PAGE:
STEAM-OS – Linux Gaming

http://store.steampowered.com/steamos

This is something that gamers have been talking about for a while now. Gaming on Linux.

Worldwide there’s an issue with software piracy – while games are pirated too the OS (Windows) is one software package that’s pirated the most. Even people that legitimately own Windows crack it at times due to Microsoft’s activation and licensing model. While games are also pirated there are a lot of gamers that buy their games but not their OS.

Valve Corporation is probably most known for their Half-Life game series. They are also the makers of STEAM which is a content delivery platform for games. What this allows is reinstallation of all your purchased games at any time with all your serials and installation files held in the cloud on your account. This means no need to worry about writing down serials or making multiple copies of installation discs – just remember your STEAM ID and password.

While Linux users have been using tools like WINE and CEDEGA (now under the GameTree Linux umbrella) persons that are not very Linux savvy would have issues getting things working properly.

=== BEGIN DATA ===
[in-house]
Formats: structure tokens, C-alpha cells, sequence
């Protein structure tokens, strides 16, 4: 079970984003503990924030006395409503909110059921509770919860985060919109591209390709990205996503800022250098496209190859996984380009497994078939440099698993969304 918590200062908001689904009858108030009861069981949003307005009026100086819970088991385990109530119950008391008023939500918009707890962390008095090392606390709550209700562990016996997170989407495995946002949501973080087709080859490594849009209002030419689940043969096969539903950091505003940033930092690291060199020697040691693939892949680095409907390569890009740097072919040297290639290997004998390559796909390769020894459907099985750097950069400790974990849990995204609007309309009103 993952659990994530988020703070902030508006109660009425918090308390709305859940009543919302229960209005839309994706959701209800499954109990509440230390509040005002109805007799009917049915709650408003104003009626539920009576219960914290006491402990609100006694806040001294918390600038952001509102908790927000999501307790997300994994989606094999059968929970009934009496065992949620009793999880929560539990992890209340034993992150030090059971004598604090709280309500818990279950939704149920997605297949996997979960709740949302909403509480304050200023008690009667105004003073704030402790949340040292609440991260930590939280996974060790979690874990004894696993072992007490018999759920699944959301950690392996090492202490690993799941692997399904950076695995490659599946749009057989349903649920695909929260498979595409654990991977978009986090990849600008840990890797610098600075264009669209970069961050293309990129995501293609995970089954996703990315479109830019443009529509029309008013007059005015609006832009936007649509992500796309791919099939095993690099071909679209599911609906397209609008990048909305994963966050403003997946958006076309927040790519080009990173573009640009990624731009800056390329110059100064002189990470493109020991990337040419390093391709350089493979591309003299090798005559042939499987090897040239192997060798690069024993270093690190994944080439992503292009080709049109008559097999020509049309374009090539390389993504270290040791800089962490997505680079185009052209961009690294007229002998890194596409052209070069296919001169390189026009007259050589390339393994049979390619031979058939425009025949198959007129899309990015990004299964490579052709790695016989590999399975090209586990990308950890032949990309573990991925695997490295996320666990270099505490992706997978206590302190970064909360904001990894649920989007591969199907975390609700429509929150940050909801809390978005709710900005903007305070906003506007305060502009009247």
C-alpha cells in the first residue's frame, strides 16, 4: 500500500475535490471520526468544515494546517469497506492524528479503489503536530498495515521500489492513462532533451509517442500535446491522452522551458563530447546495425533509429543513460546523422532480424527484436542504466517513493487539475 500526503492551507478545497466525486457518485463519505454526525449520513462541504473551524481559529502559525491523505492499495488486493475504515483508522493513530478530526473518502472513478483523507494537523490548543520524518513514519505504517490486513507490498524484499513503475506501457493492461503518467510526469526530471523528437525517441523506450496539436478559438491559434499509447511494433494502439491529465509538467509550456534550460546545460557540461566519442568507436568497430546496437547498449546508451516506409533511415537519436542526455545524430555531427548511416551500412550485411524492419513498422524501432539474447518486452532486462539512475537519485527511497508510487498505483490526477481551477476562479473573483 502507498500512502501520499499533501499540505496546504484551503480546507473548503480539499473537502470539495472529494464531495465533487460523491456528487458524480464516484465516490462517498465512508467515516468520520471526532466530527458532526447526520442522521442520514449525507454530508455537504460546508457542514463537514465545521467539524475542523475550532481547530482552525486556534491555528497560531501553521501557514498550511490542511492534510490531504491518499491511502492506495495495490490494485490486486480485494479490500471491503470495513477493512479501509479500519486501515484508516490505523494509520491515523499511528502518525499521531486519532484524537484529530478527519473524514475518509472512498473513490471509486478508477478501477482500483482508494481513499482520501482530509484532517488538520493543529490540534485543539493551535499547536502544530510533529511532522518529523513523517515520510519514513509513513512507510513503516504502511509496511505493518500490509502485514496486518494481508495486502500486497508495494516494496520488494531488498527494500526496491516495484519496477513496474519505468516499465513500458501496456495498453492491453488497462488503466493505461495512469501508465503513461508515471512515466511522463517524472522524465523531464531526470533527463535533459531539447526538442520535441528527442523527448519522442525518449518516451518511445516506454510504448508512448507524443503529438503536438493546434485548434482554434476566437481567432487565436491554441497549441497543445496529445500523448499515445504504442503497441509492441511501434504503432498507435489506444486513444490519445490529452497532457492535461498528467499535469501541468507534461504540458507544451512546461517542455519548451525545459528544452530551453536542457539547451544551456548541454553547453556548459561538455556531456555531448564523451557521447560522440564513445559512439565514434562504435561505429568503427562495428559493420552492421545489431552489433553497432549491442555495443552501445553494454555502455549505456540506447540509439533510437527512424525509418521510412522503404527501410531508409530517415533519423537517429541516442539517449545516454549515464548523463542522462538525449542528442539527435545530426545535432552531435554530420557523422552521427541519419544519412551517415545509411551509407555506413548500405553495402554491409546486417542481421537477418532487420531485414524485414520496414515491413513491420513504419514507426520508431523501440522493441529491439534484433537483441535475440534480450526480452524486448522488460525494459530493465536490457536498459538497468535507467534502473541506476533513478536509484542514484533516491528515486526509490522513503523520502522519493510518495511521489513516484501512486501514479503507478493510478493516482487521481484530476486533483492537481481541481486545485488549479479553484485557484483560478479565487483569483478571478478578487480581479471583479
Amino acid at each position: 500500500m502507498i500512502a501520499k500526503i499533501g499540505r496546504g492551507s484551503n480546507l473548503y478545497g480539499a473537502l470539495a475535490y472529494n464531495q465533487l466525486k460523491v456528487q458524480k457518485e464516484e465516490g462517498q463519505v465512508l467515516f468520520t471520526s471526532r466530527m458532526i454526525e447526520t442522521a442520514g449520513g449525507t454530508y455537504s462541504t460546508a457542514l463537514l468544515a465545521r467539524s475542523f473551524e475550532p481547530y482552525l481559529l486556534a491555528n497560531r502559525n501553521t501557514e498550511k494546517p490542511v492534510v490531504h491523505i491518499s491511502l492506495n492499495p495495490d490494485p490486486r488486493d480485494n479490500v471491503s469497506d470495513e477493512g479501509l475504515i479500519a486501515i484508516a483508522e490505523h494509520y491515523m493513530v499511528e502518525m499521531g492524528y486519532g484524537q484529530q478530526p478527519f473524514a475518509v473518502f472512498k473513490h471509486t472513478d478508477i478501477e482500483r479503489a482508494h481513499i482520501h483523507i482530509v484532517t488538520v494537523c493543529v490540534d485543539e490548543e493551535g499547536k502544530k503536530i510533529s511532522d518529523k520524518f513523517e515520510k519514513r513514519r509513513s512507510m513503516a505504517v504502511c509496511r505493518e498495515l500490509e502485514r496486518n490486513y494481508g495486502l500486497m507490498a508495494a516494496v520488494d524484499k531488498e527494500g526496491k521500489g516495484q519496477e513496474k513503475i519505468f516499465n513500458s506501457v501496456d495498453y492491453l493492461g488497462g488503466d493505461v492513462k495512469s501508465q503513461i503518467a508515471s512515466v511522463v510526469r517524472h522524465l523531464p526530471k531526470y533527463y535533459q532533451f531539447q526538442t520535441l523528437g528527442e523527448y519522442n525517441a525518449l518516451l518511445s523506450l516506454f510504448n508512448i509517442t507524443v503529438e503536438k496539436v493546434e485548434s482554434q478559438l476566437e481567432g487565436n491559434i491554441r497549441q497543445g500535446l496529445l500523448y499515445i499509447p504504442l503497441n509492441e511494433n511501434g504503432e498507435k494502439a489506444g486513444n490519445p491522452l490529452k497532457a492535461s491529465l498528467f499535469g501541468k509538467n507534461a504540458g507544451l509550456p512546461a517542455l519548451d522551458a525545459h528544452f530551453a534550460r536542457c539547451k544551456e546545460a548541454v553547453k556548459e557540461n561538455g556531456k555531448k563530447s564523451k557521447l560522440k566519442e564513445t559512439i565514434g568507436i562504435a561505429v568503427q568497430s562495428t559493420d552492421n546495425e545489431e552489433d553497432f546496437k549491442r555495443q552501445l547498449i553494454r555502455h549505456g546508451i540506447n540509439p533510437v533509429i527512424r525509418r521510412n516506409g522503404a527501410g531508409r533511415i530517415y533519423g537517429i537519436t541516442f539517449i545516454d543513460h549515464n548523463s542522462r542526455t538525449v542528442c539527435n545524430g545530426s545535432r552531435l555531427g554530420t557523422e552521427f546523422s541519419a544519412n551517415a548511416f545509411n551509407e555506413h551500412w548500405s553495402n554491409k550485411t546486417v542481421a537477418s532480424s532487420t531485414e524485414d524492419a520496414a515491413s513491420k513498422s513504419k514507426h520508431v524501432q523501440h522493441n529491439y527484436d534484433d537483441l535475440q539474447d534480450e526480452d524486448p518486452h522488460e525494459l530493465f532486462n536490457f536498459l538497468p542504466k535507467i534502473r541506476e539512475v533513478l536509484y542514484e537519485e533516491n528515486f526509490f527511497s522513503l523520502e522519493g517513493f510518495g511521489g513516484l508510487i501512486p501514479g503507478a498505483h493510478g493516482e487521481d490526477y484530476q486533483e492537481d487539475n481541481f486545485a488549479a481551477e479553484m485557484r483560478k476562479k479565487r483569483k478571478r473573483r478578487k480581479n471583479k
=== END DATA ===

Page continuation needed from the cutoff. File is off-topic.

Why would you want to switch to Linux? Well – for one thing – Linux is FREE SOFTWARE. There’s no need to purchase the OS and since it’s community driven it’s got drivers for almost everything. Support is in the community. And (mostly) Linux just works.

Valve has taken a huge leap into developing on Linux and has now released STEAM-OS. This is a Linux-based OS that gives you the freedom to play games without worrying about your Windows license. This means less crashes and more stability overall – but since this is new and still in beta, don’t expect miracles. Some things may not work the way you expect.

Head over to their site and get the necessary tools to test it out. Please bear in mind that the installation of Linux will require some computer know-how and may erase all the things on your current system. My recommendation is to have another machine to test this. If you have some computer knowledge or repair knowledge then use a different hard drive – disconnect your primary drive(s) – then do the installation. Remember to check the requirements for the installation as there are two options available. One will require a 1TB drive while the other will be setup just like a regular Linux (Debian/Ubuntu) installation.

Personally I’m glad that Valve/STEAM did this – more power to the gamer!

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